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Old March 4th, 2014, 07:00 PM   #7581
hmmwv
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Quote:
Originally Posted by China Hand View Post
Could they not just run D trains but slow down in that section of track?

I have been on G trains to ZhengZhou that were at 80km/hour for short sections.

I would not mind many D trains schedule there that had to slow for a stretch.
Absolutely, as the old Shanghai-Chengdu D train ran on the old traditional railway the speed is even less than what it is today. But I guess CRC is trying to avoid complaints about it running D trains at T/K train speed (even for limited time) whiling charging D train ticket price.

My wish has always being that once the original operating speeds are restored the Shanghai-Chengdu D trains will be reinstated, and as a overnight sleeper train, that'll be a journey I'll definitely take.
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Old March 5th, 2014, 07:20 AM   #7582
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Quote:
Originally Posted by Pansori View Post
That would be a sick good news if it gets restored.
It actually makes sense.

They wanted 350, started out with that but realised they did not have the accumulated maintenance experience to do that.

Move forward 3 years and much more CRH all over China and a near-doubling of 270km/h+ laid track in the next year or so.

Now they have much more experience with 300, and can adjust maintenance as they work up the learning curve.

It's not as though anyone else has 6,000+km of HSR for them to learn from...

I agree, it would be all kinds of awesome and the 250 would bump to 300 or more.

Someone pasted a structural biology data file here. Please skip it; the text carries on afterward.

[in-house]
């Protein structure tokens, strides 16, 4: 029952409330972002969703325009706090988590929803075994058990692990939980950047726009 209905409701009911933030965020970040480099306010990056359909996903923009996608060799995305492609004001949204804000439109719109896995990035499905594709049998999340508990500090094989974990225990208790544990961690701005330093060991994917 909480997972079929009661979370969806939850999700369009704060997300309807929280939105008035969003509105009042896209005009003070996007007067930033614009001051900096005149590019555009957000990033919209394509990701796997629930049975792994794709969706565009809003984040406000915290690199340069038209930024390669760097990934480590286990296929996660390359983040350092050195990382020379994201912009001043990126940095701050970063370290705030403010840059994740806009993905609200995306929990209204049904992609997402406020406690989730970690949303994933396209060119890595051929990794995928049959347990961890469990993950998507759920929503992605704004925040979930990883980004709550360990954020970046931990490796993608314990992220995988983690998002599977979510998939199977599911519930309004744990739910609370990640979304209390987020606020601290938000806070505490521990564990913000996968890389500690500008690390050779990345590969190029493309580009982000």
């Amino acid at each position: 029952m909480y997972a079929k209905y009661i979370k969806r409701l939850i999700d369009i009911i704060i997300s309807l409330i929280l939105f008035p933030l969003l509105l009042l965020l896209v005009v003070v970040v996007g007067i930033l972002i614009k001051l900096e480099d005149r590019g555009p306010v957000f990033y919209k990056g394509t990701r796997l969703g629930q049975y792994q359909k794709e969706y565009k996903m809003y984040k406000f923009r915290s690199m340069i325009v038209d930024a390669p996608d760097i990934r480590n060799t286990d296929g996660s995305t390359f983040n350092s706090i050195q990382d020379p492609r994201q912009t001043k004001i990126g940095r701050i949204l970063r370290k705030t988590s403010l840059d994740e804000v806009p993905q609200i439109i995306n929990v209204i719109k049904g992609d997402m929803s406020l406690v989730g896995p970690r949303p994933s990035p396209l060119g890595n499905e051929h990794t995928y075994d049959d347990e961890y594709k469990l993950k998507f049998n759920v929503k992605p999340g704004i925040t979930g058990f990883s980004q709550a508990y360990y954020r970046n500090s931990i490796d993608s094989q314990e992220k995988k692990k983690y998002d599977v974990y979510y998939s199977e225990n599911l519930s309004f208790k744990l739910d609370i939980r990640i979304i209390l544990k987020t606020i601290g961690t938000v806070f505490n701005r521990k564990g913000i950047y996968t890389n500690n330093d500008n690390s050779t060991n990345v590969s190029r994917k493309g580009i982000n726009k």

It also likely means they are nearing capacity and will be increasing the number of trains.
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Old March 5th, 2014, 08:22 AM   #7583
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agree. if they still have concerns they could do it in steps, i.e. move speed from 300kmph -> 320 -> 350
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Old March 5th, 2014, 09:41 AM   #7584
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I think I have probably missed something.
- Several HS lines were built for 350-380 km/h, and trains, too, are able to run on this speed.
- Due to economical reasons the ministry of railways decreased operational speed to 300 km/h.
- Nowadays you all talk in this thread about re-inncreasing operational speed. What is teh reason for that? What has happened? Did the minister say something about increasing speed, or was there some publication about it?
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Old March 5th, 2014, 10:19 AM   #7585
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Quote:
Originally Posted by hmmwv View Post
My wish has always being that once the original operating speeds are restored the Shanghai-Chengdu D trains will be reinstated, and as a overnight sleeper train, that'll be a journey I'll definitely take.
Do you mean arranging high speed line maintenance so that the lines could be used at night, like slow speed lines are?
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Old March 5th, 2014, 11:10 AM   #7586
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Quote:
Originally Posted by Attus View Post
I think I have probably missed something.
- Several HS lines were built for 350-380 km/h, and trains, too, are able to run on this speed.
- Due to economical reasons the ministry of railways decreased operational speed to 300 km/h.
- Nowadays you all talk in this thread about re-inncreasing operational speed. What is teh reason for that? What has happened? Did the minister say something about increasing speed, or was there some publication about it?
the reasons for the conservative speeds are economic, political and safety ones.

further down on the page you have an uncorroborated lead that there are proposals within the government to raise the speed again.